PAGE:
Benjamin Junkin (1794-1880)

ANCESTRAL LINE: A1 Joseph Junkin I | B3 Joseph Junkin II

Benjamin Junkin
(1794-1880)
Anna Mariah Agnew
(1799-1892)
C9 Benjamin Junkin, born 09/19/1794. Died 07/01/1880. Married Anna Mariah Agnew on 01/18/1816. Born 7/7/1799, died 1892. Ten children.

Portrait of Five Junkin Brothers, July, 1865

The following personal sketch was written by Benjamin Junkin, published in his obituary:

I was born in East Pennsborough township, Cumberland county, six miles east of Carlisle, on the 19th day of September, 1794. My father was born in the same place (see Joseph Junkin I). Our family moved to what is now called Hope Mills, two miles south of the town of Mercer, in the year 1806. I was then about twelve years old. Remained with my father until I was about eighteen; went to Mercer to learn the trade of tanning; following the trade for some years; went east and worked at the trade in Carlisle in order to be proficient in my trade.

Returned home in 1815, and was married at Hope Mills to Ann Maria Agnew, by Rev. James Galloway (my brother-in-law) on the 18th of January, 1816. Miss Agnew was the daughter of Mr. Junkin's step-mother--his father's second wife.

I quit tannering and rented Hope Mills from my father, but sometime after father gave the mills to brother George, William and myself. I sold my interest in the mills and moved to Mercer; bought 280 acres of land at $4 per acre south of Mercer and built a cabin. I bored 270 feet for salt, but salt falling in price I abandoned the project and moved to Vanango county.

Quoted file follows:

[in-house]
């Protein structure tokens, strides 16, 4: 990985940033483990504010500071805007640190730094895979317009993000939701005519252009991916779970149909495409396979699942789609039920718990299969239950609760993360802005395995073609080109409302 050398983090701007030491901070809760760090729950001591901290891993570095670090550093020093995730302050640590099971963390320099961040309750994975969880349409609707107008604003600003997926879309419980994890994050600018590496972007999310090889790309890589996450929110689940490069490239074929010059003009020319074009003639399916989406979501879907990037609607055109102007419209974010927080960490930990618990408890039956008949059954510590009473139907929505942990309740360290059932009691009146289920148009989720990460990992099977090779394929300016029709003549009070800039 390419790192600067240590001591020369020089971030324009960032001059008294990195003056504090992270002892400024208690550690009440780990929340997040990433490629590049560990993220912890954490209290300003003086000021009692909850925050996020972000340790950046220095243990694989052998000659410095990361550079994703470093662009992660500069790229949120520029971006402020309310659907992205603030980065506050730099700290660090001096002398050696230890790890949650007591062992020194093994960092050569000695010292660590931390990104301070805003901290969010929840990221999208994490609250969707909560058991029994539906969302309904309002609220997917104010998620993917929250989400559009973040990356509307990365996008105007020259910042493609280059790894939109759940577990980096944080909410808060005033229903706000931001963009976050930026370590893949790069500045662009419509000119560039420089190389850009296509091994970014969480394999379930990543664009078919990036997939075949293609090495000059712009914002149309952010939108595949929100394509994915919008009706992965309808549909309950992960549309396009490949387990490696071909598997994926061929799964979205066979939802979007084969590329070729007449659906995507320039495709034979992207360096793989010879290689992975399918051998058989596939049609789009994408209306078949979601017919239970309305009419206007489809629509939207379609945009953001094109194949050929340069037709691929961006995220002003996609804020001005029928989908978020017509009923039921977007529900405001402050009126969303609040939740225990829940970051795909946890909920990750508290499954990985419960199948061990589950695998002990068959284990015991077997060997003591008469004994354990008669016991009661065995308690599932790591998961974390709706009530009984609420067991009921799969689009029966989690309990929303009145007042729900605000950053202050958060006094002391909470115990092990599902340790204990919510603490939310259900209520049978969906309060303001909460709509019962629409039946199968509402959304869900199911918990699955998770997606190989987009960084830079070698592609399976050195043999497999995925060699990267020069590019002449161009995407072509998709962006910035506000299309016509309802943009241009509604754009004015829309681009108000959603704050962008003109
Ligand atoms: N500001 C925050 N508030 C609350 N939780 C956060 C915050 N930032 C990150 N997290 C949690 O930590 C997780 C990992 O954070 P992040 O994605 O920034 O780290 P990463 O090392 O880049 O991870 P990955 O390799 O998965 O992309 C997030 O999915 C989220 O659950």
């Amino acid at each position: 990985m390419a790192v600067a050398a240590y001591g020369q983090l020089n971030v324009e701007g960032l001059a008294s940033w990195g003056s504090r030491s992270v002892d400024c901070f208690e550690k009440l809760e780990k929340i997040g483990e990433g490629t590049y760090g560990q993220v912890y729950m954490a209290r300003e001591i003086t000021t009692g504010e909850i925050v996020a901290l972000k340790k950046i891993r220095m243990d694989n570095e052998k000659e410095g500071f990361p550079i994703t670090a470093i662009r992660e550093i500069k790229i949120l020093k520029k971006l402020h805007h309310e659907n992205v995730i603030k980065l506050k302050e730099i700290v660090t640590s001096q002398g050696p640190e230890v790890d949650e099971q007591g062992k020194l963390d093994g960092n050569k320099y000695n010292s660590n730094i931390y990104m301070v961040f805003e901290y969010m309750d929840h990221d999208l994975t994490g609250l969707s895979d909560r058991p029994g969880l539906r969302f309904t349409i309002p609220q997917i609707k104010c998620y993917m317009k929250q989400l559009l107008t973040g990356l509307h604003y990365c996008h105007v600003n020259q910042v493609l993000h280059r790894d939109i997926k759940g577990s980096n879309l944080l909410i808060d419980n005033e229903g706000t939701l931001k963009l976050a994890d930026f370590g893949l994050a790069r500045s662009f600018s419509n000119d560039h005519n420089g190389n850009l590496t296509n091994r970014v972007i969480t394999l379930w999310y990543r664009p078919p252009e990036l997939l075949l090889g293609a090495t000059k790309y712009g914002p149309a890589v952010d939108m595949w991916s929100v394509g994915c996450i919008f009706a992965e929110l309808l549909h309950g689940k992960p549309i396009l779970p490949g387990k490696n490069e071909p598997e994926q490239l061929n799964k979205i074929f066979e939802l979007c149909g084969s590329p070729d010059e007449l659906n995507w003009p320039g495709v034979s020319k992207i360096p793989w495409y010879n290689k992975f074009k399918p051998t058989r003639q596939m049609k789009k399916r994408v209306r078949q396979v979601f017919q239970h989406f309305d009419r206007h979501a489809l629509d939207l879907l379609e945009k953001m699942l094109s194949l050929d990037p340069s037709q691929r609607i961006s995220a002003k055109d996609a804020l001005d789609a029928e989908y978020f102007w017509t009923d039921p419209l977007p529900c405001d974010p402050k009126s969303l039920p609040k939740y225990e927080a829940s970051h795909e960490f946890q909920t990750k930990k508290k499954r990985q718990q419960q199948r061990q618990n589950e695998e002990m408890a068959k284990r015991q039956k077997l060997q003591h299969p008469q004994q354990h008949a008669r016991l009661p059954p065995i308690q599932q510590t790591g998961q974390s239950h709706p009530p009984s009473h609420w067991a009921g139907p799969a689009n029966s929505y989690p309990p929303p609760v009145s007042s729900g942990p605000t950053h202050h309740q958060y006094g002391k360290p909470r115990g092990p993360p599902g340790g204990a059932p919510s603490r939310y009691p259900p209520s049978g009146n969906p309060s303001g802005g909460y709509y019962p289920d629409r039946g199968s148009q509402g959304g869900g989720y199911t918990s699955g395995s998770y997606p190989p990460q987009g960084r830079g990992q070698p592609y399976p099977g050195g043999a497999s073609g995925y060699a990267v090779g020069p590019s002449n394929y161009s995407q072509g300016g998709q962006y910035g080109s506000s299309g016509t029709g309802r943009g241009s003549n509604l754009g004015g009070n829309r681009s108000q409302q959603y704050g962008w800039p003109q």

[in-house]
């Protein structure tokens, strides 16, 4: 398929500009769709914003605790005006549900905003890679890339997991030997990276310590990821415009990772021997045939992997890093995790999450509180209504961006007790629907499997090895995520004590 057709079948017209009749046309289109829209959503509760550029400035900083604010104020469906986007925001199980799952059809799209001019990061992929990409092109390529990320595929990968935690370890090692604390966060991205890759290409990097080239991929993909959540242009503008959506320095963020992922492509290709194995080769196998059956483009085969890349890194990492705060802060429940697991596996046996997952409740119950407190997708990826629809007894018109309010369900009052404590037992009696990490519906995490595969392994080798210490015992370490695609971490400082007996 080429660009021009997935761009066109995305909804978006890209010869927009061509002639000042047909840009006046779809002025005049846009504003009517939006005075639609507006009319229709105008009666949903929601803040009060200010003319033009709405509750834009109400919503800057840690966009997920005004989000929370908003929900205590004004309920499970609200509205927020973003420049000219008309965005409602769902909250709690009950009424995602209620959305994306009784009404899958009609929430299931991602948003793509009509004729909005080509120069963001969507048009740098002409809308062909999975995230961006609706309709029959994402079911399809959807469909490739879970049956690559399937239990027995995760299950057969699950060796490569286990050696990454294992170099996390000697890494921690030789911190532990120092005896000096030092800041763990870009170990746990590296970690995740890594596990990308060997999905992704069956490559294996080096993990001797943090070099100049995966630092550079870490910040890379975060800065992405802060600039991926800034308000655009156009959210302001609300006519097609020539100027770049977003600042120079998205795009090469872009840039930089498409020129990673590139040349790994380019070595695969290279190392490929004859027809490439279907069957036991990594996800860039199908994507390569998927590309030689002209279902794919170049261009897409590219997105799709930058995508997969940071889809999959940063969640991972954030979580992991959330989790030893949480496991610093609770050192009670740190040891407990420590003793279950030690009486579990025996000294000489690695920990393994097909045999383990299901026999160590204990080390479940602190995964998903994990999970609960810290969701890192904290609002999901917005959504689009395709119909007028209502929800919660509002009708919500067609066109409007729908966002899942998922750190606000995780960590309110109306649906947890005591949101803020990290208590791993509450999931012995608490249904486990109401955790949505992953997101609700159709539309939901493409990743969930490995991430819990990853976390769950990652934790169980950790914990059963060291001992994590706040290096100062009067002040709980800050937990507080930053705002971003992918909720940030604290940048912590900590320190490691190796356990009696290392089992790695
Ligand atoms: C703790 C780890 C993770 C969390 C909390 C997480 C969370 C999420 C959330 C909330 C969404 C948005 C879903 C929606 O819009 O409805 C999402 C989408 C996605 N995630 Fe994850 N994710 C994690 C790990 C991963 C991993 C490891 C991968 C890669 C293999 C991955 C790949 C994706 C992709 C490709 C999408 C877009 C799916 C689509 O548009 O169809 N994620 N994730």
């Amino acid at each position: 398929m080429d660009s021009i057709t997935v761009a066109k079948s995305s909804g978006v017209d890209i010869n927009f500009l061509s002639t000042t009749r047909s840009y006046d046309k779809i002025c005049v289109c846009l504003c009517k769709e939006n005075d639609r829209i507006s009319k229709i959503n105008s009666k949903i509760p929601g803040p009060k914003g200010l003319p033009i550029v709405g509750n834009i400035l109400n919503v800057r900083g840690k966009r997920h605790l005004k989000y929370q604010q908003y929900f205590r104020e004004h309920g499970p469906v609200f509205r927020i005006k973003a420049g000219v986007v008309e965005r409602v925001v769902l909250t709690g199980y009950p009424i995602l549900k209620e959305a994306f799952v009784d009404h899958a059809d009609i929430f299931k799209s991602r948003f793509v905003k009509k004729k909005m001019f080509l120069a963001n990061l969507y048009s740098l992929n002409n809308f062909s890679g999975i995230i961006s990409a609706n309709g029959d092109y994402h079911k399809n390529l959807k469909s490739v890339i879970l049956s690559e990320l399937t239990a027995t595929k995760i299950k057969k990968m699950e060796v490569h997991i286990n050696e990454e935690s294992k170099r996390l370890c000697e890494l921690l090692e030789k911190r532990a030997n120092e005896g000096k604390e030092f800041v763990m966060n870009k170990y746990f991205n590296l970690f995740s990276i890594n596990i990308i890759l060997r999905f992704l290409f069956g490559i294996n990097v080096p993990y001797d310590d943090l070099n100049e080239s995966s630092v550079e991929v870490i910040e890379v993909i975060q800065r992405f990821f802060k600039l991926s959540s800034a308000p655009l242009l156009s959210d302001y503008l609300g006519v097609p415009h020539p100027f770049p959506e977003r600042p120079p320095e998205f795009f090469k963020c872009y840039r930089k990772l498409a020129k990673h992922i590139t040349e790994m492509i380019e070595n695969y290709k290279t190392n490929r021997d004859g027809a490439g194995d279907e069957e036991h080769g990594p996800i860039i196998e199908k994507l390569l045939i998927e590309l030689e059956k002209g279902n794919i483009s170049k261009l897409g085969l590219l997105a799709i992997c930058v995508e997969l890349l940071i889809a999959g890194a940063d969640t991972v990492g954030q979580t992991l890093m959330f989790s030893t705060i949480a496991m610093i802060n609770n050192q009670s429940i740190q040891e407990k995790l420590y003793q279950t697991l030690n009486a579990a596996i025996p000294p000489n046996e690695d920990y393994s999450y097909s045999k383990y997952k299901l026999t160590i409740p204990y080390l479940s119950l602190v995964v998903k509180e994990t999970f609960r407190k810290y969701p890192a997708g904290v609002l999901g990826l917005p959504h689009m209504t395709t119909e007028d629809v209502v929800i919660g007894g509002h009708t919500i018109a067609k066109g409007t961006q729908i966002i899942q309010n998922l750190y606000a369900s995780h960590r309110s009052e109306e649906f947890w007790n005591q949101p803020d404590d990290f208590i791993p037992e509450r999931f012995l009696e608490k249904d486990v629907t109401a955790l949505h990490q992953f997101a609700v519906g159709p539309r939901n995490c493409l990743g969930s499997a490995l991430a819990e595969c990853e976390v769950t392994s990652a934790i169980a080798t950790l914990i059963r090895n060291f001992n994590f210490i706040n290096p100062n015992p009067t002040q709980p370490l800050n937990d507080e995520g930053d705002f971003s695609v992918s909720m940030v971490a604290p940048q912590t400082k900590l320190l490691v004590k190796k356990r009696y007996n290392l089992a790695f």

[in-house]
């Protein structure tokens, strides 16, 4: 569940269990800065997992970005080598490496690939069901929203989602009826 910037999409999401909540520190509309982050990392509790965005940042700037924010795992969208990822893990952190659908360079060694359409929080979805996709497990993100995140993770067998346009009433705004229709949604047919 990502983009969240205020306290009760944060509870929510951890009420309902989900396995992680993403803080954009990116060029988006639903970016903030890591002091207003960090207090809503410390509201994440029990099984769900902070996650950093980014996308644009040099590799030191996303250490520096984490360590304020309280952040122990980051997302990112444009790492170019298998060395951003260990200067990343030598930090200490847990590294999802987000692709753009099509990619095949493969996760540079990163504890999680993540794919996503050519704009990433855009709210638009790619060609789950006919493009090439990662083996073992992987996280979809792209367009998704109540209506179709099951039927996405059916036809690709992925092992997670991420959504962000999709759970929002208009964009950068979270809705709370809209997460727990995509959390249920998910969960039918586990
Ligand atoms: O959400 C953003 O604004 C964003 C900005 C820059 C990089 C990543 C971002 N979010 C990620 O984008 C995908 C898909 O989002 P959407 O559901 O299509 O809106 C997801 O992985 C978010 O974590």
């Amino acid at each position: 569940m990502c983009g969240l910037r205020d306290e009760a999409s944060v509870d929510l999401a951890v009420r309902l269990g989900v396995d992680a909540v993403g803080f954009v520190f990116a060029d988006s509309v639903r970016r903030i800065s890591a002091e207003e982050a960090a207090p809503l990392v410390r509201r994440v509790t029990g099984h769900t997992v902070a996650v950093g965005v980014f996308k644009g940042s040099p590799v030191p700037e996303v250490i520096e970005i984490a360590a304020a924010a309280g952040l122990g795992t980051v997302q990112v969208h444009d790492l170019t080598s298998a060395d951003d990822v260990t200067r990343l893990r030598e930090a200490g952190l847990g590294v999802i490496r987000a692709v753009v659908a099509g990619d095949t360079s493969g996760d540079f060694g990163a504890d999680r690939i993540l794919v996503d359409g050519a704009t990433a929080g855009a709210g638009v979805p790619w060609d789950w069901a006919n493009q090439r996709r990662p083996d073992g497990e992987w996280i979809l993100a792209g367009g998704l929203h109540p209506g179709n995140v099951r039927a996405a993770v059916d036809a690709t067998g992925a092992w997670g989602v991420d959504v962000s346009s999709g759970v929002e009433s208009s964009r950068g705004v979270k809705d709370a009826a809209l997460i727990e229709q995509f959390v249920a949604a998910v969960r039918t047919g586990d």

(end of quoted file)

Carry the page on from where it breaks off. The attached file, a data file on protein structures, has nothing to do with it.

In 1826 I settled on land which was left us by Uncle John Junkin. The land had been leased, two sound log cabins thereon; puncheon floors, below and above a clapboard roof. We lived seven years there as happy as we ever did. I built a brick house which stands east of Emlenton four miles, in a village called after my wife-Mariasville. We lived on the farm 31 years, removed to Emlenton, lived there seven years and then moved to New Wilmington, Lawrence county.

In 1827 I was appointed a Justice of the Peace by John Andrew Shultz, Governor, and was elected several times, in all amounting to some thirty years I held said office. I was appointed Associate Judge in Clarion county by Gov. Pollock. Before I left Mercer county I was somewhat of a military man, and was Captain of a Light Infantry Company in Mercer, afterwards elected a Colonel of a regiment of eight companies of volunteers. After I went to Venango county they, although I was about fifty years of age, elected me to serve as Major of a battalion of volunteers.

When we went to Venango County we belonged to the Associate Reform Church, but there being no church of that denomination, we joined the Presbyterian. We did not like to give up the old psalms altogether but continued to use them in our family for some time, and even yet I would like the psalms were sung more than they are, (I don't care what version.) Old father McGara was our preacher, we met at a tent on our farm in the summer, and at Andrew Potter's in the winter, having no meeting house; we built a log meeting house on an acre I had given them, but it was entirely too small in a short time; we then built a good brick house which is yet occupied by Richland Congregation, it took 4,000 brick which I furnished as my share.